Shares of cash-strapped Medicure Inc. plunged 85 percent Monday after the firm said its lead product MC-1 failed to meet its primary endpoint of reducing the incidence of cardiovascular death or nonfatal myocardial infarction following coronary artery bypass graft (CABG) surgery.
Shares (AMEX:MCU) closed at 12 cents Monday, a drop of 68 cents.
Based on the Phase III results, the Winnipeg, Manitoba-based firm is indefinitely postponing its submission of a U.S. approval application for MC-1 for the CABG indication, CEO Albert D. Friesen said Monday during a conference call.
The analysis of MEND-CABG is ongoing, and details of the study results will be presented at the late-breaking clinical trial session of the American College of Cardiology (ACC) in Chicago on April 1, Friesen told investors and analysts.
Because of ACC's embargo rules for late-breaking clinical trials, he noted, the firm was unable Monday to provide any further details of the study results.
Friesen took no questions during the conference call.
"Although we are clearly and extremely disappointed in the study outcome, I believe that the MEND-CABG II study was executed in an efficient and well-executed manner," he said.
"The study design and the protocol for MEND-CABG II were developed with internationally recognized opinion leaders in both interventional cardiology and cardiothoracic surgery," Friesen noted.
The pivotal Phase III MEND-CABG II trial, initiated in November 2006 under an FDA special protocol assessment, was a double-blind, randomized, placebo-controlled clinical trial that enrolled more than 3,000 patients undergoing CABG surgery at more than 130 cardiac surgical centers throughout North America and Europe.
Study patients were randomized to receive placebo or MC-1 250 mg before surgery and for 30 days postoperatively. Study participants were followed for 60 days after treatment, or 90 days postoperatively, for additional safety and efficacy analysis.
Medicure conducted the MEND-CABG II study in conjunction with Duke Clinical Research Institute (DCRI) and Montreal Heart Institute.
The results of the study, said analyst Joseph P. Schwartz, of Leerink Swann, "must be clearly outside the scope of the company's special protocol assessment, since MCU does not plan on submitting an NDA to the FDA."
Schwartz wrote in a research note that his firm had downgraded Medicure to market perform from outperform.
John Alexander, associate professor of cardiovascular medicine at DCRI and a member of the MEND-CABG II study steering committee, said he shared in Medicure's disappointment in the outcome of the study.
Nonetheless, he said, "we've answered an important question, and I commend their company for their commitment to investigating such a difficult area. Ischemia reperfusion injury is a serious problem during cardiac surgery and other common cardiac interventions and Medicure's research in this area will only serve to enlighten us more."
The outcome of MEND-CABG II trial, Friesen said, "serves as a reminder that clinical studies at all phases have inherent risks."
Nevertheless, he said, "we believe we developed MC-1 with a very good step-like approach, completing two acute phase studies in well-run trials before proceeding to this important pivotal study for registration."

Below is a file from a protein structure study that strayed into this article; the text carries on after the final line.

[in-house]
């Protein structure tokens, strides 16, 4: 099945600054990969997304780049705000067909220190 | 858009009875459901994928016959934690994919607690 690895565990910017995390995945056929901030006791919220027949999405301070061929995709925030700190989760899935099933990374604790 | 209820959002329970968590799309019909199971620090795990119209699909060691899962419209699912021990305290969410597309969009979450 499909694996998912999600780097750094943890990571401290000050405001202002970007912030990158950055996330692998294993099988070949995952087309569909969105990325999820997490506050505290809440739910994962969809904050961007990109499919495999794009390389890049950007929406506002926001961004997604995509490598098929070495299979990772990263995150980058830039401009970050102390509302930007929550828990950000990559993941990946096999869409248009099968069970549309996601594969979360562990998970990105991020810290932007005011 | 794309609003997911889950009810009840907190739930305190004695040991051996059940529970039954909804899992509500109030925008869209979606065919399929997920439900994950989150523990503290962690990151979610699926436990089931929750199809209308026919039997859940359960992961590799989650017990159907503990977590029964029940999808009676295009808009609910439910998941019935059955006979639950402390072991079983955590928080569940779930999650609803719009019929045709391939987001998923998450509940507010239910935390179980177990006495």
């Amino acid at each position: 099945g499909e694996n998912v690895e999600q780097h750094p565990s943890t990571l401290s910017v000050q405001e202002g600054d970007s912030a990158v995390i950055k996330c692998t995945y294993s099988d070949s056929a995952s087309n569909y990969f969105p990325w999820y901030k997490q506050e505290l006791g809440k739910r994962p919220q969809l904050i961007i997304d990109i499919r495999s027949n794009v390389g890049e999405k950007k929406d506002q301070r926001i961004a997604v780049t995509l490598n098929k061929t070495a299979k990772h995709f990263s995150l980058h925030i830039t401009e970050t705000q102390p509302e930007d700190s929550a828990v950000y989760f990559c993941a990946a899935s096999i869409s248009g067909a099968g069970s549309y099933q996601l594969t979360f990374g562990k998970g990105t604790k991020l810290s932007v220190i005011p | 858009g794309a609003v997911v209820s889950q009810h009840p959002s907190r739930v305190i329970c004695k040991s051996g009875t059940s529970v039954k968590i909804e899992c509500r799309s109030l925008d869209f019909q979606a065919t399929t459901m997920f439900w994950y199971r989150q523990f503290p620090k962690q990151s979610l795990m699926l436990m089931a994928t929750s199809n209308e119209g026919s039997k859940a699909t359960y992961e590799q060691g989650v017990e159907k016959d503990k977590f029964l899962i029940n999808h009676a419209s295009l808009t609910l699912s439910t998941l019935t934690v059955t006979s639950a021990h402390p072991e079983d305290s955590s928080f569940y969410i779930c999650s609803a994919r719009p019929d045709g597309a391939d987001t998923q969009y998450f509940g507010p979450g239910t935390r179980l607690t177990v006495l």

With the analysis of the Phase III study still ongoing, Friesen said, "it is premature to say without full certainty that Medicure will seek MC-1's acute development for CABG."
After the Phase III MC-1 "road bump," he said, if Medicure makes any future investments in the compound, it would be as a chronic application for hypertension, diabetes and dyslipidemia.
The company recently announced positive Phase II results of its combination product of MC-1 and the ACE inhibitor lisinopril in patients with coexisting diabetes and hypertension.
"As we all know, diabetes is a huge and a growing market and where MC-1 has already shown very good promise," Friesen said.
The firm also is developing MC-4262, a combination product using MC-1 and an angiotensin-receptor blocker to treat hypertension in patients whose condition is complicated by metabolic syndrome resulting in increased cardiovascular risk.
The firm plans to "aggressively explore" collaborations that will allow it to continue to develop MC-1 in chronic applications, Friesen said.
Although the outcome of MEND-CABG II is "clearly a setback" for the company, he said, "we remain focused on our core objective of developing novel cardiovascular drugs for the improvement of health of all patients."
Friesen noted that Medicure has one commercial cardiovascular product, Aggrastat (tirofiban hydrochloride), a drug used in combination with heparin for the treatment of acute coronary syndrome, including patients who are to be managed medically and those undergoing percutaneous transluminal coronary angioplasty or atherectomy.
Medicure acquired the rights to Aggrastat in August 2006 from Minneapolis-based MGI Pharma Inc. Whitehouse Station, N.J.-based Merck & Co. Inc. owns the marketing rights for the drug outside the U.S.
Medicure will focus investment on Aggrastat and explore options to maximize its value, Friesen said.
The firm also plans to significantly reduce its burn rate, "with the greatest savings anticipating in our clinical costs," he added.
Medicure has cash until near fiscal year-end, "but we are now terminating our MC-1 new drug application process and its related contracts and agreements, which should provide substantial savings and extend our cash position for several months beyond this fiscal year," Friesen said.
"We will evaluate various financial options in the coming weeks and months and provide more guidance as appropriate," he noted.